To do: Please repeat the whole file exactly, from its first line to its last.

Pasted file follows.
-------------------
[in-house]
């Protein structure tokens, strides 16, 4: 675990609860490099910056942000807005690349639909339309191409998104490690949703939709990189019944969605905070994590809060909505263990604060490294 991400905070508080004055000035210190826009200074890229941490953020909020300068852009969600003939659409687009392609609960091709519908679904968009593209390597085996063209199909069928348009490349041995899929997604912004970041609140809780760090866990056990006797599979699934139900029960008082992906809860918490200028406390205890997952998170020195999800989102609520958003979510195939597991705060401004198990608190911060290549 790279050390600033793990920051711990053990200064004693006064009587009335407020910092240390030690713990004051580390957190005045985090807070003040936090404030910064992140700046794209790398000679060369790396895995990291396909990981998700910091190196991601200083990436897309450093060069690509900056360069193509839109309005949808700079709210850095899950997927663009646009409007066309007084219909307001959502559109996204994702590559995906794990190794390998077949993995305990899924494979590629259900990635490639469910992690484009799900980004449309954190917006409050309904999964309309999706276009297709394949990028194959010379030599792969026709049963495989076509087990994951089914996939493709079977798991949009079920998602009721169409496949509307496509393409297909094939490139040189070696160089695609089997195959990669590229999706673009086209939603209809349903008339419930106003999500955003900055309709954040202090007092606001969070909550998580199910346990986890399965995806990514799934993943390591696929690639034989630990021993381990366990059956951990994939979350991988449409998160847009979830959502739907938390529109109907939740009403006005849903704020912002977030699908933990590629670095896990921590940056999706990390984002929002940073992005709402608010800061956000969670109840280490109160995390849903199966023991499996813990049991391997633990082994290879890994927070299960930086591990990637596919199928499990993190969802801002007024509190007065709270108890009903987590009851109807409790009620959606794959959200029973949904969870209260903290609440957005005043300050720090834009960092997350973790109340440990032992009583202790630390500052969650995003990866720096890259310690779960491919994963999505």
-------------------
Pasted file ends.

[in-house]
């Protein structure tokens, strides 16, 4: 675990609860490099910056942000807005690349639909339309191409998104490690949703939709990189019944969605905070994590809060909505263990604060490294 991400905070508080004055000035210190826009200074890229941490953020909020300068852009969600003939659409687009392609609960091709519908679904968009593209390597085996063209199909069928348009490349041995899929997604912004970041609140809780760090866990056990006797599979699934139900029960008082992906809860918490200028406390205890997952998170020195999800989102609520958003979510195939597991705060401004198990608190911060290549 790279050390600033793990920051711990053990200064004693006064009587009335407020910092240390030690713990004051580390957190005045985090807070003040936090404030910064992140700046794209790398000679060369790396895995990291396909990981998700910091190196991601200083990436897309450093060069690509900056360069193509839109309005949808700079709210850095899950997927663009646009409007066309007084219909307001959502559109996204994702590559995906794990190794390998077949993995305990899924494979590629259900990635490639469910992690484009799900980004449309954190917006409050309904999964309309999706276009297709394949990028194959010379030599792969026709049963495989076509087990994951089914996939493709079977798991949009079920998602009721169409496949509307496509393409297909094939490139040189070696160089695609089997195959990669590229999706673009086209939603209809349903008339419930106003999500955003900055309709954040202090007092606001969070909550998580199910346990986890399965995806990514799934993943390591696929690639034989630990021993381990366990059956951990994939979350991988449409998160847009979830959502739907938390529109109907939740009403006005849903704020912002977030699908933990590629670095896990921590940056999706990390984002929002940073992005709402608010800061956000969670109840280490109160995390849903199966023991499996813990049991391997633990082994290879890994927070299960930086591990990637596919199928499990993190969802801002007024509190007065709270108890009903987590009851109807409790009620959606794959959200029973949904969870209260903290609440957005005043300050720090834009960092997350973790109340440990032992009583202790630390500052969650995003990866720096890259310690779960491919994963999505």